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The scene opens in comic relief from the drunken porter. It is the only humorous scene in the play and is purposefully placed to relieve audience tension between the actual murder and its discovery. When the porter is awakened from his stupor by the knocking, he thinks he is going to open hell's gate (an in truth he is, for his castle walls - from the moment of the murder to the play's end - is a living hell for Macbeth). The porter names the sinners who are waiting to enter, and each one possesses one of Macbeth's tragic flaws. The farmer is greedy (Macbeth is greedy for power); the equivocator is full of pretense and lies (Macbeth lies to others and, more importantly, to himself); and the tailor is a thief (Macbeth has just stolen Duncan's life). All three of these traits contribute to Macbeth's downfall and total ruin. His lust for power leads him to dream of being king and causes him to murder; but the most devastating flaw that destroys Macbeth is that he has lied to himself, believing he could kill and not be haunted. What appeared to be did not happen in reality!
When the porter opens the door, he discovers Lennox and Macduff, who have come to wake the king. The murder is about to be discovered, and "all hell is about to break loose." Macbeth is aware of what is about to happen. When he enters the scene to greet the newcomers, he is so tortured and fearful he can barely speak more than two words, unlike his usual eloquent self. The talk between him and Lennox is about last night's weather outside the castle, which paralleled the activities inside Inverness (inside the gates of hell). Lennox explains there were wailings, earthquakes, shrieking birds, and screams of death in his neighborhood during the night. These happenings are believed by the citizens to prophesy the chaos and disorder of Scotland (and as the reader knows, Macbeth's mind). The tongue-tied Macbeth can only offer a brief understatement of comment. "Twas a rough night." How different in language from Macbeth's earlier poetic soliloquies, but how perfect a response!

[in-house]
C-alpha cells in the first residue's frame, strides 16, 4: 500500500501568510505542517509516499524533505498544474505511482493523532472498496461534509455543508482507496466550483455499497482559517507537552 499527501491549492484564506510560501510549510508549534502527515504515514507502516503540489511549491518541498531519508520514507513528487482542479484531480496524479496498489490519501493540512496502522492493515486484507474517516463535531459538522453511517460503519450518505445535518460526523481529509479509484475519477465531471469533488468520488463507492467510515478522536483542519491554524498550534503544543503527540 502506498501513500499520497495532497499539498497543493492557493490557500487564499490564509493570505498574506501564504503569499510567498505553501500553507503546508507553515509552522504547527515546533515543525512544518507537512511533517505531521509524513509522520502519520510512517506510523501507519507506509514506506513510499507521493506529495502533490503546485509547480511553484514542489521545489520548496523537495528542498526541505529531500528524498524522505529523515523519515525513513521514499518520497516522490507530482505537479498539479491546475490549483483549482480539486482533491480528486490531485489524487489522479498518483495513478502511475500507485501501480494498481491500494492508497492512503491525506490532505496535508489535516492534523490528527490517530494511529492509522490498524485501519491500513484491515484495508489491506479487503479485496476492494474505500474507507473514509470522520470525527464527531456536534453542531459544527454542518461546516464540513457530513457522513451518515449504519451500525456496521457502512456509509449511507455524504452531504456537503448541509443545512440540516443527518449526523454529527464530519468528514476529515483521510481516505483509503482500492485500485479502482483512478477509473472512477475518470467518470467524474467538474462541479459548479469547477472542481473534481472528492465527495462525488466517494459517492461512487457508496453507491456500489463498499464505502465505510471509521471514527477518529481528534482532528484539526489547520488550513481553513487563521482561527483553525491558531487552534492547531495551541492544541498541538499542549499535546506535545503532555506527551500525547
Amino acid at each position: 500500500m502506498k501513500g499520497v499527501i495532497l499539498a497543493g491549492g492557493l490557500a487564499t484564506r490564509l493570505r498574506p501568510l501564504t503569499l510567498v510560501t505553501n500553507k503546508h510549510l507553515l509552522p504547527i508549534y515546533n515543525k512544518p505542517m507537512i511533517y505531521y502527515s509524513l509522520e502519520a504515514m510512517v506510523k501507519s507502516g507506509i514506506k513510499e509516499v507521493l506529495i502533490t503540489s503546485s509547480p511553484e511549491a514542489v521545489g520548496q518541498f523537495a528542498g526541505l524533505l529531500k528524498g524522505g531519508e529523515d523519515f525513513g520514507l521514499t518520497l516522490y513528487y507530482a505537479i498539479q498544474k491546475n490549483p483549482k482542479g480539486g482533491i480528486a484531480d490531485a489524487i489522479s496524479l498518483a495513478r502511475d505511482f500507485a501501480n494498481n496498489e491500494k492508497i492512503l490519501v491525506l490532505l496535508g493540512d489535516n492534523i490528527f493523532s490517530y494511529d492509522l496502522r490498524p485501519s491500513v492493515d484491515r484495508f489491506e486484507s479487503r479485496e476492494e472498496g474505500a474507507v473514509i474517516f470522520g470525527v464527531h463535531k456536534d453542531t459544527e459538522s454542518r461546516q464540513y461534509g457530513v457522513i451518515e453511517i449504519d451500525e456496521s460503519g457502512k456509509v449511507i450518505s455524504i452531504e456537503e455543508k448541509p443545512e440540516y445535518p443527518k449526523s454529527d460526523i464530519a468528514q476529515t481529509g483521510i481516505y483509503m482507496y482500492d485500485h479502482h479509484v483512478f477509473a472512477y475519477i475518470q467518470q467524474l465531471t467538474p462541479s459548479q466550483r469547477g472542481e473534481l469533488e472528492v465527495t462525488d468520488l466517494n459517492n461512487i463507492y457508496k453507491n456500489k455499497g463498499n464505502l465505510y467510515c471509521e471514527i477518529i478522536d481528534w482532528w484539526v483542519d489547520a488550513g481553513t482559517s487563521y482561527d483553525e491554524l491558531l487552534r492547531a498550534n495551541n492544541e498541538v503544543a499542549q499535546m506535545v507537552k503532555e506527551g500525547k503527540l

It is Macduff who discovers the murder and sounds the alarm. He tells everyone in the castle to "shake off death's counterfeit (sleep), and look on death itself!" Lady Macbeth is the first to arrive on the scene and plays the part of the great pretender, appearing gentle and innocent, the horrified hostess. Banquo arrives next and tries to calm everything down in order to get organized. How ironic that Lady Macbeth (a picture of total depravity) arrives on the scene with Banquo (a picture of innocence and goodness)! Macbeth than returns and launches into a lengthy speech (his first one in this scene). He is trying to show his sorrow over the king's murder by saying, "Had I but died an hour before this chance, I had lived a blessed time." These words, addressed to the kin and nobles of the king, are filled with double meaning. Spoken to show Macbeth's grief to the world, they really refer to Macbeth's wish that he had not lived to kill Duncan and fall out of grace into the living hell of his own conscience. Lady Macbeth, knowing the real meaning of his words and fearful her husband will continue and incriminate himself, pretends to faint. Appearance vs. reality is rampant in the scene!
An analysis of Macbeth's words and their tone in this scene show the conflict of good and evil that rages in his soul. In the beginning of the scene, he is so scared and guilt-ridden he can barely speak. When Malcolm and Donaldbain join the others, they ask, "What is amiss?" Macbeth answers in an almost irreverent manner, "You are, and do not know it," meaning they no longer have a father to guide them, just as Macbeth feels he no longer has a God to protect him since he has sold his soul to hell. As Macbeth grows more fearful in the scene, he tries to hide it with his eloquence, but his words are incriminating him as his soul cries out. His last words in the scene, "Let's briefly (quickly) put on manly readiness," are an invocation to the others to do what he cannot do -- pull himself together as a man. How ironic for one who has just won honors as a valiant warrior! To intensify Macbeth's conflict, the scene is filled with a cacophony of sounds from the deafening knocking at the gate and the porter's loud, drunken speeches to Macduff's shouting "horror" and sounding the alarm to the final rush of people and conversation. Each auditory image reinforces the chaos that tortures Macbeth's soul.